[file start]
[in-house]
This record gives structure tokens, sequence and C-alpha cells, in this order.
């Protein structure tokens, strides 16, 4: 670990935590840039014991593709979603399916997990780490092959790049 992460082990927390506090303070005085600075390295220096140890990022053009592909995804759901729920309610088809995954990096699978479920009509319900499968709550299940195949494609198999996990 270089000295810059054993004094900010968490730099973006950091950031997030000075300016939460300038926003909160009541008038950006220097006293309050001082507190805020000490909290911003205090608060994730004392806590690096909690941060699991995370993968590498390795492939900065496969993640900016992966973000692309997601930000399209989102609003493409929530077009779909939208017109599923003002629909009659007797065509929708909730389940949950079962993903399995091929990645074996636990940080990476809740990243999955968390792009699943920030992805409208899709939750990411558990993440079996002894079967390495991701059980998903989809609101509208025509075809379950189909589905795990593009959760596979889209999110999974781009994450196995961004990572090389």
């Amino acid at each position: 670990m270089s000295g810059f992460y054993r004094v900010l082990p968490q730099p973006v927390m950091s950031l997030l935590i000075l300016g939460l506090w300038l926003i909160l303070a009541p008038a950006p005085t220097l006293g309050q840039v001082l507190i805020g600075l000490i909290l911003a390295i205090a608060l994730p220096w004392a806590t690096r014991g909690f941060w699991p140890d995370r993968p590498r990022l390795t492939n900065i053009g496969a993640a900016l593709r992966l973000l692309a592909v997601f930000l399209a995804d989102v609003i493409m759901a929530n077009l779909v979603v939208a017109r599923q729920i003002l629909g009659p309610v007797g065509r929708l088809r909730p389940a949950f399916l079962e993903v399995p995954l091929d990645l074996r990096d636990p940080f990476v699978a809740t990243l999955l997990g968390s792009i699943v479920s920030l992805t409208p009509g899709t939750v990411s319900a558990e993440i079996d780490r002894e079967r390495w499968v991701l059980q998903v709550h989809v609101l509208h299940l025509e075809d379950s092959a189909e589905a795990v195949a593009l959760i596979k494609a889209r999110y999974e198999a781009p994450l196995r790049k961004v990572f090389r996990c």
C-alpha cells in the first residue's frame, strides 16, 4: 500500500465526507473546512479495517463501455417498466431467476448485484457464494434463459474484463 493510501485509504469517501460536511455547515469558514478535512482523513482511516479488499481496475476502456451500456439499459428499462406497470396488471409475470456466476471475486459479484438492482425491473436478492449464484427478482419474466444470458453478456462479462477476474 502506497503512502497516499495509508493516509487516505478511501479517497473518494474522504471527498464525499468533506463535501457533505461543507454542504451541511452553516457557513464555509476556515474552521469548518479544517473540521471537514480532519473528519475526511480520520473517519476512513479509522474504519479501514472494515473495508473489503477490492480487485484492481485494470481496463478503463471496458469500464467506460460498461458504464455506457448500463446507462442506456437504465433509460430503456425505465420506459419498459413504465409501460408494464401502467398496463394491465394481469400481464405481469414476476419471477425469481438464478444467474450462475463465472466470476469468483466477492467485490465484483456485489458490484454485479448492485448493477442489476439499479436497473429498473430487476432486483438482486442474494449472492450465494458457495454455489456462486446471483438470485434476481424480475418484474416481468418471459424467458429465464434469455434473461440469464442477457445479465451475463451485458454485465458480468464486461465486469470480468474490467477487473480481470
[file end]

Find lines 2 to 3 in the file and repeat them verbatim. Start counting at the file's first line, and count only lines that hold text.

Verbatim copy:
This record gives structure tokens, sequence and C-alpha cells, in this order.
């Protein structure tokens, strides 16, 4: 670990935590840039014991593709979603399916997990780490092959790049 992460082990927390506090303070005085600075390295220096140890990022053009592909995804759901729920309610088809995954990096699978479920009509319900499968709550299940195949494609198999996990 270089000295810059054993004094900010968490730099973006950091950031997030000075300016939460300038926003909160009541008038950006220097006293309050001082507190805020000490909290911003205090608060994730004392806590690096909690941060699991995370993968590498390795492939900065496969993640900016992966973000692309997601930000399209989102609003493409929530077009779909939208017109599923003002629909009659007797065509929708909730389940949950079962993903399995091929990645074996636990940080990476809740990243999955968390792009699943920030992805409208899709939750990411558990993440079996002894079967390495991701059980998903989809609101509208025509075809379950189909589905795990593009959760596979889209999110999974781009994450196995961004990572090389």